Even by the top of Nosedive (~3,600’) the snow was only up to about 3 inches in depth, but I hiked on a bit farther to check out the Mt. Mansfield Stake. There was some vegetation in front of the stake (~3,700’) that hadn’t let the snow settle all the way to the ground, but the depth of the snow was clearly less than 6 inches. At least one vehicle had driven on the Toll Road, but I still popped on my old Telemark skis and did a little gliding in the untouched snow outside the tire tracks. That was quite pleasant, although due to the minimal snowfall, there was the occasional crunch of a piece of gravel. Not wanting to deal with the hassle of negotiating the steep terrain of Nosedive with somewhat minimal snow, I continued on the Toll Road and into the Ridge View area before deciding to take off my skis. I had even made a few Tele turns on the snowy grass, but by around the 3,000’ elevation, a combination of wanting to head back in the direction of the Gondola via steeper terrain, and not wanting to put any real damage into my skis saw me strapping them back on my pack. I’m not totally ready to commit the Hellgates to official rock ski status just yet.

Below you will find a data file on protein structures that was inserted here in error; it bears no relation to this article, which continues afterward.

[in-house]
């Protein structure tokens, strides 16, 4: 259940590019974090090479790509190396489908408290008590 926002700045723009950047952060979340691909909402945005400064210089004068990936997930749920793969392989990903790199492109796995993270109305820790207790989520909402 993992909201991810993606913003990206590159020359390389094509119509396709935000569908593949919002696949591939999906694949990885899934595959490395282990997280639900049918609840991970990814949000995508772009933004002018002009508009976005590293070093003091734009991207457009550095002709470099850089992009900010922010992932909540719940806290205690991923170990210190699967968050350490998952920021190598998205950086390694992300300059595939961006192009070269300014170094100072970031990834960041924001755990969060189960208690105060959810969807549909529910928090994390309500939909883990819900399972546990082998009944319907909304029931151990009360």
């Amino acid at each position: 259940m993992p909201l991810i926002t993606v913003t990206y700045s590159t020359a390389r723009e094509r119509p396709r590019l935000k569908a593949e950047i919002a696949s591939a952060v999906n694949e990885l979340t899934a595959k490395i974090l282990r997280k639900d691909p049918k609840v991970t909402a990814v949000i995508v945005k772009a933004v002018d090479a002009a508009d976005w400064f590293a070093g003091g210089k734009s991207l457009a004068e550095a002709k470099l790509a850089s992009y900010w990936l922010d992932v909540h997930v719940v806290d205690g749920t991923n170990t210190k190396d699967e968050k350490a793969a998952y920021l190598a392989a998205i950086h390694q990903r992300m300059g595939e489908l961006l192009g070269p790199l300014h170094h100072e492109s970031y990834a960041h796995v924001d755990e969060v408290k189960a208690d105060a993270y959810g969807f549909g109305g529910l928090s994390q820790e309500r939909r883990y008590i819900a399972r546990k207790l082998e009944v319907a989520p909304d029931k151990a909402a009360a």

Hiking up had been really enjoyable (I think it was the first time I’d hiked such a long distance in Tele boots without switching to skinning) but the vistas on the descent were spectacular. With the dramatic scenes of white surrounding me, and the brilliant colors in the valley, I stopped frequently to pull out the camera. My descent was somewhat meandering, taking me down through the Hayride and Lookout areas, before making it down to Crossover and down to the gondola lot. The snow level on Mansfield looked like it had crept up a few hundred feet since my ascent, so it was certainly warming up. Insofar as I can recall, I think today’s outing was the first time that things came together to allow me to ski on my birthday, so that made it even more of a treat that usual. To check out all the pictures from the day, head to the Stowe trip report from today.